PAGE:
A Vienna museum surveys the career of the 1980s art star.
In the early 1980s, New York’s brash downtown art scene got a bit more elegant with the arrival of Francesco Clemente, an Italian painter and graphic artist known for his vivid yet ethereal treatments of the human figure. Barely 30, Mr. Clemente settled down with his young family in a loft on lower Broadway and soon became a leader in the art world’s turn away from conceptual art and minimalism, helping to usher in a figurative movement that just about everyone, other than Mr. Clemente himself, likes to call Neo-Expressionism.
Today Mr. Clemente, 70, is still going strong, while many of his friends and collaborators of the period are gone. On July 27, Vienna’s Albertina Museum will open “Francisco Clemente,” a career survey that includes 78 of the artist’s works, from a 1979 self-portrait to a 21st-century take on traditional tarot cards.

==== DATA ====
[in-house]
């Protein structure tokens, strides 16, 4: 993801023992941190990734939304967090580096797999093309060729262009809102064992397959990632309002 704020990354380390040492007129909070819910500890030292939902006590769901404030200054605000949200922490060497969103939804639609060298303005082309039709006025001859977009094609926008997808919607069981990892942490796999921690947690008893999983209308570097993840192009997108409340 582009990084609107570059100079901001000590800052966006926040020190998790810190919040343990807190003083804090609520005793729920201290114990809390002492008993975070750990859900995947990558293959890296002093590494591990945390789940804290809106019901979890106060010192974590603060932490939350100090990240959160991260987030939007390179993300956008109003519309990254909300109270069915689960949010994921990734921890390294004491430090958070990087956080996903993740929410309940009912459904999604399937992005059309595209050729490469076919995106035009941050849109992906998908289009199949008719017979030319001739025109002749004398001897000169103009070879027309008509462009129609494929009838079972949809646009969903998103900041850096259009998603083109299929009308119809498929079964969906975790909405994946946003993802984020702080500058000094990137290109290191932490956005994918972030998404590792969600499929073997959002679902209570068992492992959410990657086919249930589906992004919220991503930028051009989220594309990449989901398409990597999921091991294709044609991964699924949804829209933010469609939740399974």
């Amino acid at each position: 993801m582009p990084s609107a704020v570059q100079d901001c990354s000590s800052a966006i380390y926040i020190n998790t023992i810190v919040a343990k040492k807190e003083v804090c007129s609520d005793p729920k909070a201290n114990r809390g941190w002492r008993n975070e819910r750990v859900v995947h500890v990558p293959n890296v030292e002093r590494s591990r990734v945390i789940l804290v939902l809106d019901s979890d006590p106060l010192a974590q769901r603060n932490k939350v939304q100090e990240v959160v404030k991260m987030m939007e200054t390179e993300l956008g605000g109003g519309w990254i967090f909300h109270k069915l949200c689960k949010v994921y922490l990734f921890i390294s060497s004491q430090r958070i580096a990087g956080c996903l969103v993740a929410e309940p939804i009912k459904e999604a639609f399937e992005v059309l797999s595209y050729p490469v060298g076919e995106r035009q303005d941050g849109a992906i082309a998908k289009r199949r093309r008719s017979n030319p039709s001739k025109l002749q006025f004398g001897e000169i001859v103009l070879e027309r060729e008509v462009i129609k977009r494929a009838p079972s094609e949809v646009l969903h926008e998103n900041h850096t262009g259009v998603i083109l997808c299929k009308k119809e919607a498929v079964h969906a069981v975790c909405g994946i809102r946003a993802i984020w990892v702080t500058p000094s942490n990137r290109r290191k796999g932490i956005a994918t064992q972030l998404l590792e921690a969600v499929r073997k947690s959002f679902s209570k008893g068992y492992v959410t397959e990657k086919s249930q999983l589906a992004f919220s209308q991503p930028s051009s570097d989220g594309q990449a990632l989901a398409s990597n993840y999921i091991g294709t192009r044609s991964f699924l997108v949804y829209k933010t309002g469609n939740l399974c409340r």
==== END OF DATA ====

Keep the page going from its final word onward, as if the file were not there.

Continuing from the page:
Long known for its world-class collection of drawings and prints, the Albertina has undergone a radical transformation over the last few decades, adding paintings on canvas and other media and opening a new building, the Albertina Modern, in 2020. Mr. Clemente, whose show is installed in the original 18th-century palace, arguably fits into both the old and new versions of the museum. “A master of paper,” as guest curator Rafael Jablonka calls him, Mr. Clemente is known for his pastel, gouache and watercolor works, some of which use multiple sheets to reach giant dimensions, as well as his oil paintings.